Colombia's government and the Revolutionary Armed Forces of Colombia — FARC — are scheduled to officially sign a deal to end half a century of war late next month, officials said Saturday.
Authorities did not say who would be in attendance at the official signing.
“The solemn date of the signing will be between September 20 and 26, depending on the schedules and the dignitaries who will be in attendance,” Defense Minister Luis Carlos Villegas said.
President Juan Manuel Santos said U.N. headquarters in Bogota or Cuba is being considered as the meeting’s venue.
Ahead of the final signing, at least 200 FARC delegates are expected to attend a final gathering of FARC leaders convening on Sept. 13-19 in San Vicente del Caguan - an area where rebels have long held control.
The announcement of a deal after four years of talks opened the possibility for Colombians to put behind them bloodshed that has claimed more than 220,000 lives and driven more than 5 million people from their homes.
U.S. President Barack Obama recently called Colombian President Santos to congratulate him on the peace deal. The White House said, "The president recognized this historic day as a critical juncture in what will be a long process to fully implement a just and lasting peace agreement."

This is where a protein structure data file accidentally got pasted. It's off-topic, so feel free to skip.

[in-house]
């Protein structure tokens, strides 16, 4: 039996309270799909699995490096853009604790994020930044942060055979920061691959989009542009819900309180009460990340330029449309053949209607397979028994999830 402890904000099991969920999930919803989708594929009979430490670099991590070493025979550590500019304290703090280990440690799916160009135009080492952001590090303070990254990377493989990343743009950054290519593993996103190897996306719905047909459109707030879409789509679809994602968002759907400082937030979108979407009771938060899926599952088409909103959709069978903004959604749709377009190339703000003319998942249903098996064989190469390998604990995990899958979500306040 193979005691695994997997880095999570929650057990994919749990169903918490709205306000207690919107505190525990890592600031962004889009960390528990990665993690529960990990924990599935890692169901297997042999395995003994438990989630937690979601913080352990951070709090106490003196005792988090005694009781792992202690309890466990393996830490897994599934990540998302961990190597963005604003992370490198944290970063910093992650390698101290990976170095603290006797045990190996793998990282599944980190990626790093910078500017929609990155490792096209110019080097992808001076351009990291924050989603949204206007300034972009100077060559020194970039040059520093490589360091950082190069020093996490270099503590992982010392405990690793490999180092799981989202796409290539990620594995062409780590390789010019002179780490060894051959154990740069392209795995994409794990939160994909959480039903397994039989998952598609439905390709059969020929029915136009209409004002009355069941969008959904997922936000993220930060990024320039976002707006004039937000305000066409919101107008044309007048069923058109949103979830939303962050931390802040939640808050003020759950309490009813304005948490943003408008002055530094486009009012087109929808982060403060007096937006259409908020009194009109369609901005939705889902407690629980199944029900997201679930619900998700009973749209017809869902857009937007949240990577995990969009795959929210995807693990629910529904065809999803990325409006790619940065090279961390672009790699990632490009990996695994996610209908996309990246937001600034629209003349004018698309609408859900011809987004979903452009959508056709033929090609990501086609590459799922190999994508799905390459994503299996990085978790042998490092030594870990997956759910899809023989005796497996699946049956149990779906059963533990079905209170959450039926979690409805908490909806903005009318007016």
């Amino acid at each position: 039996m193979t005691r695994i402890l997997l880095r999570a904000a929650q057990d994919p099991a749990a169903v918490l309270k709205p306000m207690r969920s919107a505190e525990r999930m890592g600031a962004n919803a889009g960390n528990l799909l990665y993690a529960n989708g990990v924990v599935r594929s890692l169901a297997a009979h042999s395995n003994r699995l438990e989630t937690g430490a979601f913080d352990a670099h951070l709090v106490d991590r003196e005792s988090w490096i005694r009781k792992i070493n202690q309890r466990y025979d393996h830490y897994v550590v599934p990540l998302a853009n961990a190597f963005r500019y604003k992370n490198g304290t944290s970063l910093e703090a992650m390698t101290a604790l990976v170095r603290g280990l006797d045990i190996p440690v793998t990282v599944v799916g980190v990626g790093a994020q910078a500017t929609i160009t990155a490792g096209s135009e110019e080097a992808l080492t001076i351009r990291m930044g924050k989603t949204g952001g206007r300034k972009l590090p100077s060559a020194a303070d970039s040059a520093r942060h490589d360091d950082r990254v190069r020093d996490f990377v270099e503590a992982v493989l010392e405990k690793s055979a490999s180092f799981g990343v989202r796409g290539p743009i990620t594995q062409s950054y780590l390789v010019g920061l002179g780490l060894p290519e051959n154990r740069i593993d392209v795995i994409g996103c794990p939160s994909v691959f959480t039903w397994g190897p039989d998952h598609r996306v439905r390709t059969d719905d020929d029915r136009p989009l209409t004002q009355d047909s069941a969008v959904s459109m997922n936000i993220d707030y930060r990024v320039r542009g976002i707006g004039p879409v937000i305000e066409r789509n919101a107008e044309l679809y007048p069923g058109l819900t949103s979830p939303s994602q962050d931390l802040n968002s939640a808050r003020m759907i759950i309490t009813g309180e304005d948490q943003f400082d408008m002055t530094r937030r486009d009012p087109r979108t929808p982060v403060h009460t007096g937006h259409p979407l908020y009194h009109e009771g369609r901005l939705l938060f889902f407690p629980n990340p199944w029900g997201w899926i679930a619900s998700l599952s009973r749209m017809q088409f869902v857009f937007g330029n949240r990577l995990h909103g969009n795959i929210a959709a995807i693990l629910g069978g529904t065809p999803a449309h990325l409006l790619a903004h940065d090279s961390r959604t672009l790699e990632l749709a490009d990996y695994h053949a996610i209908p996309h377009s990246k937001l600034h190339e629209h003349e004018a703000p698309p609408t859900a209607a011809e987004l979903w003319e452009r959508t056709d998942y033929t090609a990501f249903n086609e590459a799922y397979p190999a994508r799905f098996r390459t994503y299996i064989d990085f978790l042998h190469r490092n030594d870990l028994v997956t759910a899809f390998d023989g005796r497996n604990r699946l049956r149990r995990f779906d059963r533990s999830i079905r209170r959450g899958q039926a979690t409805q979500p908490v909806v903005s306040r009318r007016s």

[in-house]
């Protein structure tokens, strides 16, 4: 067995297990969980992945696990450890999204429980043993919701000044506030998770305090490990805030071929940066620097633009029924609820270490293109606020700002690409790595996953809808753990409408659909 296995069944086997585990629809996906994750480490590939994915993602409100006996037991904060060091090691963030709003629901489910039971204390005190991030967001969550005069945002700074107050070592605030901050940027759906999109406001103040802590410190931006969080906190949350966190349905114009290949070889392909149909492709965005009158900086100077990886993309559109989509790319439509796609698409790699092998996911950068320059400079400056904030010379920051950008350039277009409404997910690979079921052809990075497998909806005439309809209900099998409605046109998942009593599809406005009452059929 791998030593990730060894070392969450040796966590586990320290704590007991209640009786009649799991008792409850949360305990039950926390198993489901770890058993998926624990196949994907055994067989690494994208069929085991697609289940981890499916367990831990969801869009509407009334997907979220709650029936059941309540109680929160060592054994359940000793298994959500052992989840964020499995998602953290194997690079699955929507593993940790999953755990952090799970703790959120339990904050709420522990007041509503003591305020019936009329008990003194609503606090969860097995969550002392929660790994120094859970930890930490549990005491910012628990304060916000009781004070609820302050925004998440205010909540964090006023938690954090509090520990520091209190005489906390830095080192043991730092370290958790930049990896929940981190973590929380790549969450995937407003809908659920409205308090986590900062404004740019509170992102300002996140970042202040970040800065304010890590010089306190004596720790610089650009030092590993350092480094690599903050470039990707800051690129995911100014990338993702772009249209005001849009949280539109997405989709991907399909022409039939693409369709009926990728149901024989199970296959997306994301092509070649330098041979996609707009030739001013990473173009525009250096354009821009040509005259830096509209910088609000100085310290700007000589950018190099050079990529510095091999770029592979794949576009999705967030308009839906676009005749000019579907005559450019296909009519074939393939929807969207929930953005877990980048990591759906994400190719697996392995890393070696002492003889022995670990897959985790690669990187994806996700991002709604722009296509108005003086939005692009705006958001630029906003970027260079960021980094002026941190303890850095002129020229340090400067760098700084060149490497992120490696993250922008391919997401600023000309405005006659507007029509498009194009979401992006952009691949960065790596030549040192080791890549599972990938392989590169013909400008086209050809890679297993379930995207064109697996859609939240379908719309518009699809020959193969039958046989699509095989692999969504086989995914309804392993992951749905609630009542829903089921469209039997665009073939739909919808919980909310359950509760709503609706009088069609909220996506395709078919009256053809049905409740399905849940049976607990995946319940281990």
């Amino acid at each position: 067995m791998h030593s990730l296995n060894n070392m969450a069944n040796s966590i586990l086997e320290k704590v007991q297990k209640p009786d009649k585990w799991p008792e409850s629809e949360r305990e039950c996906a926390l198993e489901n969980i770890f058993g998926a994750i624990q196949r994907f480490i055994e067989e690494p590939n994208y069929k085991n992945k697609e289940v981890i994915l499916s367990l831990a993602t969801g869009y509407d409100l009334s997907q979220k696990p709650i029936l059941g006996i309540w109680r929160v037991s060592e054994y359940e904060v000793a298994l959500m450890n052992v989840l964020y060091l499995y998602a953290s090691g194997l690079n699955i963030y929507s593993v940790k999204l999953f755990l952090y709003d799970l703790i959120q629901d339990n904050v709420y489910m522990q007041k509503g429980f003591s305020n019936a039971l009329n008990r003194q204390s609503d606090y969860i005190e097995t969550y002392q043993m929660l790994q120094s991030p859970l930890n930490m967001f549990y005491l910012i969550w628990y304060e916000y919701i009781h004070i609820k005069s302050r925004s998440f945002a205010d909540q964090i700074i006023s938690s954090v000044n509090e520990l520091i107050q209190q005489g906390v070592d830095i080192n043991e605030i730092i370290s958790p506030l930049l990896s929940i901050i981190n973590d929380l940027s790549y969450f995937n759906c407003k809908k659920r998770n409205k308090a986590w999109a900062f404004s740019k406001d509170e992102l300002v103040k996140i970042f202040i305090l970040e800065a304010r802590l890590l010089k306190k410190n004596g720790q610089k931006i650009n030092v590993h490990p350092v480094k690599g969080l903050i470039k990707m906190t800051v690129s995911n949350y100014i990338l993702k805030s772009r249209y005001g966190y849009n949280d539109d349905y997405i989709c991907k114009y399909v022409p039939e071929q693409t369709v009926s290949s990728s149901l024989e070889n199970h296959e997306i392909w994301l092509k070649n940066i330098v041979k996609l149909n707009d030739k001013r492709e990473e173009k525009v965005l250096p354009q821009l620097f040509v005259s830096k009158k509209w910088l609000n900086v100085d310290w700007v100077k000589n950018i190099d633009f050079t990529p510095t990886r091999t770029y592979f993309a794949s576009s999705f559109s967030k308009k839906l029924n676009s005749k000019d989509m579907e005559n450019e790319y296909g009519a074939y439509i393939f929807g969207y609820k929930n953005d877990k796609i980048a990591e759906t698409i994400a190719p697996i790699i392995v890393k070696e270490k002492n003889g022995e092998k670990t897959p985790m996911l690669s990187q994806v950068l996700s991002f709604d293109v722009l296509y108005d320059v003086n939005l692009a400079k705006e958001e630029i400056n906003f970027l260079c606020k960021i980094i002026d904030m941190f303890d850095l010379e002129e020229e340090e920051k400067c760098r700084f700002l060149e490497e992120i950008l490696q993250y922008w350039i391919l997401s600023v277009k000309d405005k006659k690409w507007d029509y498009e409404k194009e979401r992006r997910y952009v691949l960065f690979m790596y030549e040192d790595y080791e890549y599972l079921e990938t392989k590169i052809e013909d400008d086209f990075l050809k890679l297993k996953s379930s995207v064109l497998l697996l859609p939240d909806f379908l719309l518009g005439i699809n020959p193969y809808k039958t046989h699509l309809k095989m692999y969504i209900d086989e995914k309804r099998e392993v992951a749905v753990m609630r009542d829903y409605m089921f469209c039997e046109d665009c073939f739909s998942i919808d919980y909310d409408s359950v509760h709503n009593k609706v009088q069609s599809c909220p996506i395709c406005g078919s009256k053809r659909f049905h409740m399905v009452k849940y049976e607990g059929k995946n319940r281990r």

Commitment to changes
The accord commits Colombia's government to carrying out aggressive land reform, overhauling its anti-narcotics strategy and greatly expanding state administration of traditionally neglected rural areas of the country.
“Given the historical significance of this event, the people of Colombia and the world must learn first-hand about the conference’s development and decisions,” a FARC statement said.
The fate of the FARC-government peace accord will then be in the voters’ hands. The government's accord with FARC still must be ratified in a referendum scheduled for Oct. 2, the guerrilla group also said on Saturday.
Opponents of President Santos and some human rights groups have criticized a key part of the deal that says guerrillas who confess their crimes won't spend any time in prison and will instead be allowed to serve out reduced sentences of no more than eight years by helping rebuild communities hit by the conflict.
The rebel army was forced to the negotiating table after a decade of heavy battlefield losses that saw a succession of top rebel commanders killed by the U.S.-backed military and its ranks thinned by half to the current 7,000 fighters.
Although polls indicate Colombians dislike the rebel group, analysts expect the pact to be approved easily.